I'm going to piece together a timeline of what we know about Jock MacPherson's life and career.  It's pretty obvious that he was the guy the High commissioner should have tapped to examine the bones Gallagher found.
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Bill Mangus

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Re: Dr. "Jock" MacPherson
« Reply #12 on: January 20, 2017, 07:48:08 AM »

I'll just throw this though out, for what's it's worth:

Maybe Dr. MacPherson is the person who ended-up with the bones.  Maybe we should try to track down any descendants?
Bill Mangus
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Ric Gillespie

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Re: Dr. "Jock" MacPherson
« Reply #13 on: January 20, 2017, 08:48:37 AM »

Maybe Dr. MacPherson is the person who ended-up with the bones.  Maybe we should try to track down any descendants?

There is nothing I'd like better than an excuse to do research in the Old Country but, although it's conceivable that MacPherson made the final decision about what to do with the bones, we know for a fact that he never mentioned them to his closest associates who were not in the loop.  Here's an excerpt from my paper:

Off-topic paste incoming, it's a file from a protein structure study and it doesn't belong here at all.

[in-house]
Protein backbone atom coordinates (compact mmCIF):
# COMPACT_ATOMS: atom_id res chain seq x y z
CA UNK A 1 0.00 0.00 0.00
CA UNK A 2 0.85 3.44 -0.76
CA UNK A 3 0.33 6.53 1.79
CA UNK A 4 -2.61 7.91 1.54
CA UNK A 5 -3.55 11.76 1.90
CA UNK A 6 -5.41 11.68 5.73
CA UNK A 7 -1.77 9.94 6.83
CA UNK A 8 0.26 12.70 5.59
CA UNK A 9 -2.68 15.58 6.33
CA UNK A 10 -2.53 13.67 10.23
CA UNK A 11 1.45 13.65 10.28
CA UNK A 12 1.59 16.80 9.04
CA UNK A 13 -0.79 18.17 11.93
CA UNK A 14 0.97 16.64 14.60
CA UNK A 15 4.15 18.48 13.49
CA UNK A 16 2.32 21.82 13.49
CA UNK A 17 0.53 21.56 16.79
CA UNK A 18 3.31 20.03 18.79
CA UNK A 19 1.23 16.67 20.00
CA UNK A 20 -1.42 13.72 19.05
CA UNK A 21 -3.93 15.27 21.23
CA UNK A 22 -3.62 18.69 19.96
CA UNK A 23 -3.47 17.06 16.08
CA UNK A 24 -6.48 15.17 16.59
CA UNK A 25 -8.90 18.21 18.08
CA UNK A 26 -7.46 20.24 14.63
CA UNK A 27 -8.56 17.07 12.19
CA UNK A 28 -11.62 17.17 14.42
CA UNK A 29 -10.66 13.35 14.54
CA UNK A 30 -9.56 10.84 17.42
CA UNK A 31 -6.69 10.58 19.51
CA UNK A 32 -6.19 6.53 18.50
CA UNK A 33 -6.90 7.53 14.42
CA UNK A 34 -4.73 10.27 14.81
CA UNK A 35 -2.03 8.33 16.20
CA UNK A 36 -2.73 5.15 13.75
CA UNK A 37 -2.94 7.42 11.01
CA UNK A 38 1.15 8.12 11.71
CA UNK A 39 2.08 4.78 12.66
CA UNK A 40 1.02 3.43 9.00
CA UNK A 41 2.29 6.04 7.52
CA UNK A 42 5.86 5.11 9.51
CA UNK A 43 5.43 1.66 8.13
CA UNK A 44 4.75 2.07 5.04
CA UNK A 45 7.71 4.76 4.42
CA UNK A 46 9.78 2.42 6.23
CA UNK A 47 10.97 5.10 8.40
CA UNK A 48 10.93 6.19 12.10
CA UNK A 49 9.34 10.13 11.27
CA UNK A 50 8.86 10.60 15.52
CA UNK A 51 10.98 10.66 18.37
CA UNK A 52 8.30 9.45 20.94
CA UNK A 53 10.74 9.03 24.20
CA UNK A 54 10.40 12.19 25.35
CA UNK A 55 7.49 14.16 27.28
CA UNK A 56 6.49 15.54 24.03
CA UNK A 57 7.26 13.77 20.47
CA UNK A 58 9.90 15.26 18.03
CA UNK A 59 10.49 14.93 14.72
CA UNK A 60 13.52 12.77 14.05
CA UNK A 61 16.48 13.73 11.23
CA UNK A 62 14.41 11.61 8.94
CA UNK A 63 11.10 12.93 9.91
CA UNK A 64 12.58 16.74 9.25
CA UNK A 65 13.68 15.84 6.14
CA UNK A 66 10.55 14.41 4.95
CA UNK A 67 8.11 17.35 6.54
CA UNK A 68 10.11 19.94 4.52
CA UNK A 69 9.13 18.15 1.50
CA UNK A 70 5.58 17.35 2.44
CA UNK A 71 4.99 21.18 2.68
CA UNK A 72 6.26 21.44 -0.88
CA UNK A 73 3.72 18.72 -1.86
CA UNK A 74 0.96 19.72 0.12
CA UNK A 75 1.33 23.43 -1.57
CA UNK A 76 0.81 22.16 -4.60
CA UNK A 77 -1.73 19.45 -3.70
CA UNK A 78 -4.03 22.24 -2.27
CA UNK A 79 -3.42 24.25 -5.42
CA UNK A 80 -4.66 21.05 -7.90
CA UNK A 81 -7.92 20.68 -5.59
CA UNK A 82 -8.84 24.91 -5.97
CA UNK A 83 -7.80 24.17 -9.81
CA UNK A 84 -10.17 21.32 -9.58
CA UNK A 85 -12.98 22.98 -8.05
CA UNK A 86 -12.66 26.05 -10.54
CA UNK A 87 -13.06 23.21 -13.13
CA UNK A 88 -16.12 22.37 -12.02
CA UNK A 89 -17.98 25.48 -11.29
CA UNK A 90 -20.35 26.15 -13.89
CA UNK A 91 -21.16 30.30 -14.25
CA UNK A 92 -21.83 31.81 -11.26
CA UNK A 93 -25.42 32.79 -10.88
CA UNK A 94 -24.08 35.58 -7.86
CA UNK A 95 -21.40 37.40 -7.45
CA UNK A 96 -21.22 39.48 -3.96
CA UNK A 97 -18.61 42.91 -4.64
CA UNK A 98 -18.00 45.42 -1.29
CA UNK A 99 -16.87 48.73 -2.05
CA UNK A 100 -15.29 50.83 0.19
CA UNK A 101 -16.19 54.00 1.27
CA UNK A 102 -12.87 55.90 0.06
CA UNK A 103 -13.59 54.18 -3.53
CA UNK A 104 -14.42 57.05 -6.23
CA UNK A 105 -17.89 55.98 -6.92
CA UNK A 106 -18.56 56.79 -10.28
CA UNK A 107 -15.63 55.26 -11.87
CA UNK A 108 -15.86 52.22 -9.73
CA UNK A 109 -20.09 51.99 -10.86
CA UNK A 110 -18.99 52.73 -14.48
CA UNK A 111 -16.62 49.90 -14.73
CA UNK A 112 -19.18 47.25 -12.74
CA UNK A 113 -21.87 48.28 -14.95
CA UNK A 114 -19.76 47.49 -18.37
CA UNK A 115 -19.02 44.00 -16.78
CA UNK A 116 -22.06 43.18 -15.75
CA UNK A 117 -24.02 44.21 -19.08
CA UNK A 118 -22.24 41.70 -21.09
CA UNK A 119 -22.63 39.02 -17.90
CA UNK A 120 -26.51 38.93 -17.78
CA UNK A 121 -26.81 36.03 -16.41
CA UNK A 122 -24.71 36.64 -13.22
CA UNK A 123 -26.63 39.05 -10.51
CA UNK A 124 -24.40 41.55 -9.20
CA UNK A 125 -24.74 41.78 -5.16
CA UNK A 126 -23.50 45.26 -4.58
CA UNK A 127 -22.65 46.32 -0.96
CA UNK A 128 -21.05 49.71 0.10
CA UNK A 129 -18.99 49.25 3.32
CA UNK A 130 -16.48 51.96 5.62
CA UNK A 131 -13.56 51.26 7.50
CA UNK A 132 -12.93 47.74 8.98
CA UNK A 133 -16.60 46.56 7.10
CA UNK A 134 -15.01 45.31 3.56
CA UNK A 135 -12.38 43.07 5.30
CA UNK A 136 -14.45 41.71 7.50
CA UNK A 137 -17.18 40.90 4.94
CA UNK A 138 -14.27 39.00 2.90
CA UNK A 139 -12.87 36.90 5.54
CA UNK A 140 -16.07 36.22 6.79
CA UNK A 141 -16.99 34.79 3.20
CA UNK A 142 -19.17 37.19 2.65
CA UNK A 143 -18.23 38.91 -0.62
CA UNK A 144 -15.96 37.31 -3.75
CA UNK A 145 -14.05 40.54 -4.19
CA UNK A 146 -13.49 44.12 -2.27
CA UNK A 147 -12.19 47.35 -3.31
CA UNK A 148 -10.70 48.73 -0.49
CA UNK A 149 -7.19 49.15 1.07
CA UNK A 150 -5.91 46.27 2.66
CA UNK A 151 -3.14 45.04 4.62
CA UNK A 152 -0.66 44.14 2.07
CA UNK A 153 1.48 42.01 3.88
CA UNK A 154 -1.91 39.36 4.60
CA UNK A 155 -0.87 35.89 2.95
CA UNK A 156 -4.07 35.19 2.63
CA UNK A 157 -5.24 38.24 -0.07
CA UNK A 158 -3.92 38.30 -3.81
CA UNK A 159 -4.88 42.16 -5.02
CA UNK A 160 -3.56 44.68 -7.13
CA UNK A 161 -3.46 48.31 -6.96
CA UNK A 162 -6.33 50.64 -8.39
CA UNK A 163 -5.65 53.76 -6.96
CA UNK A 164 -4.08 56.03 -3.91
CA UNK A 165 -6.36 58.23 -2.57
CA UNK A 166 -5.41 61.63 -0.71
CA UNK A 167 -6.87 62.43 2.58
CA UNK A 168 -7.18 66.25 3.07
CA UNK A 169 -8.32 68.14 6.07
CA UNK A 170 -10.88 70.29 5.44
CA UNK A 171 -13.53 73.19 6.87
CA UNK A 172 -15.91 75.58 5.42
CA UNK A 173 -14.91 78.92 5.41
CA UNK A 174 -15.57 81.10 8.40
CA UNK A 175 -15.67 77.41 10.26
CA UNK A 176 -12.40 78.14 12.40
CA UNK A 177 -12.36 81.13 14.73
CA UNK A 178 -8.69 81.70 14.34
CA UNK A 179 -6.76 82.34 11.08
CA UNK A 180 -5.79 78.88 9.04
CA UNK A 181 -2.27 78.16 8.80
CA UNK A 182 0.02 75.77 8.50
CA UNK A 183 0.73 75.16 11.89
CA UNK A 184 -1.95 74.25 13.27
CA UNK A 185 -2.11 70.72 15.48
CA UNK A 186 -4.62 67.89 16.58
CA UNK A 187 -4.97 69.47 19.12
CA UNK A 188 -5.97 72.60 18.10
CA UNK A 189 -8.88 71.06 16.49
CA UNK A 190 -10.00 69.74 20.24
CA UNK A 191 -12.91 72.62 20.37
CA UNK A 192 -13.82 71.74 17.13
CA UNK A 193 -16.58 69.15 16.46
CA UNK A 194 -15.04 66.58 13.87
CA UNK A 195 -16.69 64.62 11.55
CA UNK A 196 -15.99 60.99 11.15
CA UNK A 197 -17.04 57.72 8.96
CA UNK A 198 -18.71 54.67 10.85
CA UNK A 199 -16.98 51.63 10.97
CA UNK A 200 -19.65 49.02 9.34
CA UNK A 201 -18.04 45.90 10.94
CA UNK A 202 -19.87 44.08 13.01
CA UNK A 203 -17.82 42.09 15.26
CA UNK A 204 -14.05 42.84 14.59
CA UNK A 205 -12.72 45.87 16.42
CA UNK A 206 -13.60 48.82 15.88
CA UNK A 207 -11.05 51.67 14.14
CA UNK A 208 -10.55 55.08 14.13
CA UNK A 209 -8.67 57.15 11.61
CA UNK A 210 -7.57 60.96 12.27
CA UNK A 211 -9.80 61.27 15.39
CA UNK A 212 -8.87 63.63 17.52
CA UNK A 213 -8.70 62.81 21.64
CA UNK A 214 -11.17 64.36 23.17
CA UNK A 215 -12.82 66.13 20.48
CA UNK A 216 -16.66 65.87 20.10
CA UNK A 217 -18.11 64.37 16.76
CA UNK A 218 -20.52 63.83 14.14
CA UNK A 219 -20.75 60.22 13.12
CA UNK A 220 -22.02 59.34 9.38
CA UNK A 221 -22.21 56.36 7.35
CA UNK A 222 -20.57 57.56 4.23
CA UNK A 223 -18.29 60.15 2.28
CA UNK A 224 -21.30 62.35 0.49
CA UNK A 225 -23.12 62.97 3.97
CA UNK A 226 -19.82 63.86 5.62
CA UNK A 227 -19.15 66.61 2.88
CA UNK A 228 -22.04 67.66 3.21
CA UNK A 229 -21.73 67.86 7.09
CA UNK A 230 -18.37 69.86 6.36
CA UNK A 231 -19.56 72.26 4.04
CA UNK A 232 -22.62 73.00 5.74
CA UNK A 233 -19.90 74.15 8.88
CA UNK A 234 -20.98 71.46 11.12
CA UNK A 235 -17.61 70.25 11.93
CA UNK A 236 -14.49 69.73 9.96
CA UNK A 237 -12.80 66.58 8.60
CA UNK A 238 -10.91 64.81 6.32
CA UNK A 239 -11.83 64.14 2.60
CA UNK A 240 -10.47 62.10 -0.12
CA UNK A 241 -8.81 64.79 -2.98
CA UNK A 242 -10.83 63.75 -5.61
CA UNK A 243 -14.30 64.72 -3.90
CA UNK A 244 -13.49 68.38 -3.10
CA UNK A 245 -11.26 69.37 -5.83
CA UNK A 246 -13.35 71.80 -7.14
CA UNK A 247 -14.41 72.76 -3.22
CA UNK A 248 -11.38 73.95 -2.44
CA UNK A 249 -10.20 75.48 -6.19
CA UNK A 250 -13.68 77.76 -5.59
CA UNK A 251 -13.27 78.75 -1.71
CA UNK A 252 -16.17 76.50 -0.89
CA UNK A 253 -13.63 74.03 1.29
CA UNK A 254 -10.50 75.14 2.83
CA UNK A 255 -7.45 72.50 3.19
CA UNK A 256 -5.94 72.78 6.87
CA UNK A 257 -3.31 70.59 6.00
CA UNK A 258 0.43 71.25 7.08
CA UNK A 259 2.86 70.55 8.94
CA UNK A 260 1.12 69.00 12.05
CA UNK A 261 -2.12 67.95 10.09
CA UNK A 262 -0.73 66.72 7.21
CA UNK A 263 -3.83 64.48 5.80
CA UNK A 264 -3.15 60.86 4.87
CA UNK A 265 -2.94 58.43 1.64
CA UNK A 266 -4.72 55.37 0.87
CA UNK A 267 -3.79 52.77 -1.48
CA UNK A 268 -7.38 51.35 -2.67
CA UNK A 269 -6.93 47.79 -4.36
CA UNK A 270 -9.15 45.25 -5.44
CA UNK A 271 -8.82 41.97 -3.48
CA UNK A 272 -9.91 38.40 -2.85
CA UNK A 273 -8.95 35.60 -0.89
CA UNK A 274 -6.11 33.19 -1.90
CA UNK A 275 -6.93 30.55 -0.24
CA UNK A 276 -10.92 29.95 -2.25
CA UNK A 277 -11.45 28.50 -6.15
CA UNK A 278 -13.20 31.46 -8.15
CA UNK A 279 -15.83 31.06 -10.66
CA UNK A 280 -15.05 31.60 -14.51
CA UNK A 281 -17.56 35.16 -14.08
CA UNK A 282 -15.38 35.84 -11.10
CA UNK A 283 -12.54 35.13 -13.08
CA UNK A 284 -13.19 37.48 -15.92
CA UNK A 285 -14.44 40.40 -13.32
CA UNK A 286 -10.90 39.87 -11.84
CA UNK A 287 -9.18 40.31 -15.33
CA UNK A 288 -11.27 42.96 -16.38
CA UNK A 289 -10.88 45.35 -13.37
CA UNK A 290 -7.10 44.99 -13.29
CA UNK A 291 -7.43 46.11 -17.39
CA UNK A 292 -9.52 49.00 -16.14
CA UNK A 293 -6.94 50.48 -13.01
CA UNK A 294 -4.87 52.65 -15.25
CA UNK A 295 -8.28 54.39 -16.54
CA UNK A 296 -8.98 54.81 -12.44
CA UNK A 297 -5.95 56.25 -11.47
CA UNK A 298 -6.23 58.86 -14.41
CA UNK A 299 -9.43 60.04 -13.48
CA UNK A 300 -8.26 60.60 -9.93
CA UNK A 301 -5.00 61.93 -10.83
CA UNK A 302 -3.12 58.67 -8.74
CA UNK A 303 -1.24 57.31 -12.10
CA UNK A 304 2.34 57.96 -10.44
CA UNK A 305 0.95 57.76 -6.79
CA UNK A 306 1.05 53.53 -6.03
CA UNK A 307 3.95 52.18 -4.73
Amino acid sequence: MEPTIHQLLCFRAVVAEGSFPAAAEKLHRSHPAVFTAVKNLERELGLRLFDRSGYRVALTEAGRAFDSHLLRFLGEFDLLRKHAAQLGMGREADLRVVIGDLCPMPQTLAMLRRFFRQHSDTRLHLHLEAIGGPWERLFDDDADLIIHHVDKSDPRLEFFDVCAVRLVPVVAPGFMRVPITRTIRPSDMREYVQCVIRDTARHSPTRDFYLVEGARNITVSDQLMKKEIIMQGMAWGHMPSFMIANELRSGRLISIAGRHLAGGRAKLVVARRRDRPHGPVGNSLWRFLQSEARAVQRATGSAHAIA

Looking for any record of human remains being found on Gardner, TIGHAR wrote to Harry Maude, the British colonial official who had been the architect of the Phoenix Islands Settlement Scheme. In a May 4, 1990 letter to Richard Gillespie, Maude, retired and living in Australia, recalled his close association with his “best friend” Dr. D.C.M. MacPherson, Assistant Director of Medical Services for the colony of Fiji. Maude doubted Kilts’ fanciful tale and found it “difficult to understand, therefore, why [MacPherson] never once, in our interminable reminiscences, spoke of Gallagher’s ‘bones.’.” He characterized Kilt’s account as “Such stuff as dreams are made on.”

We could probably find relatives but there is no reason to think they would be any help in finding out what happened to the bones.
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Martin X. Moleski, SJ

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Re: Dr. "Jock" MacPherson
« Reply #14 on: January 20, 2017, 09:59:47 AM »